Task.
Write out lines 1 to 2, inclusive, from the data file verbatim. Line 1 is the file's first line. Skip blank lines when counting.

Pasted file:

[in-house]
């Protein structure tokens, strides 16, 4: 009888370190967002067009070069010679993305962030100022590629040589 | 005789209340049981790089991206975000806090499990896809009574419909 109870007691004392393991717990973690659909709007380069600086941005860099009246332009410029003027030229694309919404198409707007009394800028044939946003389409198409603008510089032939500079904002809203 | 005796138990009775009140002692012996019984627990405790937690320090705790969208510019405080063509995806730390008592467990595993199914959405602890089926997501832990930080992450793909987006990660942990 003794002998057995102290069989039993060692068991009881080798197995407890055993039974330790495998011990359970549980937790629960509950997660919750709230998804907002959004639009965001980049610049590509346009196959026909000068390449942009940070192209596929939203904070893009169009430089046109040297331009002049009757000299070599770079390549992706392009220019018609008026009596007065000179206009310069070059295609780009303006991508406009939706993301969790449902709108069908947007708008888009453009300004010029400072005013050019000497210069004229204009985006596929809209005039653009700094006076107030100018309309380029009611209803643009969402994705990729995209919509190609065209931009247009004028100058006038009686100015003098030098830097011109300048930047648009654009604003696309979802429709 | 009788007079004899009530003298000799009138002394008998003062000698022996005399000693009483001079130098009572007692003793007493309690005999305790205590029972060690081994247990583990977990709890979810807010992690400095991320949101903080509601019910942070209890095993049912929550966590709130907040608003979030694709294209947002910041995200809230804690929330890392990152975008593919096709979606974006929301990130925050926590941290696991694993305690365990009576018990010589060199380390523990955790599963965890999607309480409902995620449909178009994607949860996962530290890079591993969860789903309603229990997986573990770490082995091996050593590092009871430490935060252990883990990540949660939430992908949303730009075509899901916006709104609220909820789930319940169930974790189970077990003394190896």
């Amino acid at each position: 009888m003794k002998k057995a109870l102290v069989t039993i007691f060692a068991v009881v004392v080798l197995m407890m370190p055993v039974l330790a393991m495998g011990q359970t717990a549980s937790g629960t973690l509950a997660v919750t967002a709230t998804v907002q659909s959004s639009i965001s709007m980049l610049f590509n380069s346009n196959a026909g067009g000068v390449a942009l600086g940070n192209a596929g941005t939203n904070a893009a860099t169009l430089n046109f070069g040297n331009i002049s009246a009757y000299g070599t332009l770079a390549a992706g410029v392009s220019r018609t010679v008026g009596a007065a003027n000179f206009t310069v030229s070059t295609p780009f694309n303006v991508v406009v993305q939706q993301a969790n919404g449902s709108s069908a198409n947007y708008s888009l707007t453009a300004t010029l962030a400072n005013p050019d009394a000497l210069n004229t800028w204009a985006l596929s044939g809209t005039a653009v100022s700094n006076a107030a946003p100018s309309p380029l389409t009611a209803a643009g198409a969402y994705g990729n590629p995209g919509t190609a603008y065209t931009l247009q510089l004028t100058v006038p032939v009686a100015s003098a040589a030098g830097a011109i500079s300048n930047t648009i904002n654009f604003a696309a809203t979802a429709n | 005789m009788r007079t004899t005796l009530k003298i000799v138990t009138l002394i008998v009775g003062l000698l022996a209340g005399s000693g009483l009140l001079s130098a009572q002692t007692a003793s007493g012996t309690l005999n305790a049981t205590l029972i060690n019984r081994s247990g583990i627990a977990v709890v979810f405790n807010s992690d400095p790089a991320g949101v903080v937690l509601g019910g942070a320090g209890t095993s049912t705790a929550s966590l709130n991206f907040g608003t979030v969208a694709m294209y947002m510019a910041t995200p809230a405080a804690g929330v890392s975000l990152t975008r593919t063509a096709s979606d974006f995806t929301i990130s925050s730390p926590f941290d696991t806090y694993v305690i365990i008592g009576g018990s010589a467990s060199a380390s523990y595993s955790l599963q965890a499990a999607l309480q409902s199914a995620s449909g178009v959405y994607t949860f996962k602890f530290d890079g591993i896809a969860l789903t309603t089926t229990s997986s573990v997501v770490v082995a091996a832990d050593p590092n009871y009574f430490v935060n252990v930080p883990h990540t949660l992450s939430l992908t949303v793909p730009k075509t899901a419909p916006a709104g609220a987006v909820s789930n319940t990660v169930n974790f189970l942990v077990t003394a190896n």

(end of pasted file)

[in-house]
């Protein structure tokens, strides 16, 4: 009888370190967002067009070069010679993305962030100022590629040589 | 005789209340049981790089991206975000806090499990896809009574419909 109870007691004392393991717990973690659909709007380069600086941005860099009246332009410029003027030229694309919404198409707007009394800028044939946003389409198409603008510089032939500079904002809203 | 005796138990009775009140002692012996019984627990405790937690320090705790969208510019405080063509995806730390008592467990595993199914959405602890089926997501832990930080992450793909987006990660942990 003794002998057995102290069989039993060692068991009881080798197995407890055993039974330790495998011990359970549980937790629960509950997660919750709230998804907002959004639009965001980049610049590509346009196959026909000068390449942009940070192209596929939203904070893009169009430089046109040297331009002049009757000299070599770079390549992706392009220019018609008026009596007065000179206009310069070059295609780009303006991508406009939706993301969790449902709108069908947007708008888009453009300004010029400072005013050019000497210069004229204009985006596929809209005039653009700094006076107030100018309309380029009611209803643009969402994705990729995209919509190609065209931009247009004028100058006038009686100015003098030098830097011109300048930047648009654009604003696309979802429709 | 009788007079004899009530003298000799009138002394008998003062000698022996005399000693009483001079130098009572007692003793007493309690005999305790205590029972060690081994247990583990977990709890979810807010992690400095991320949101903080509601019910942070209890095993049912929550966590709130907040608003979030694709294209947002910041995200809230804690929330890392990152975008593919096709979606974006929301990130925050926590941290696991694993305690365990009576018990010589060199380390523990955790599963965890999607309480409902995620449909178009994607949860996962530290890079591993969860789903309603229990997986573990770490082995091996050593590092009871430490935060252990883990990540949660939430992908949303730009075509899901916006709104609220909820789930319940169930974790189970077990003394190896």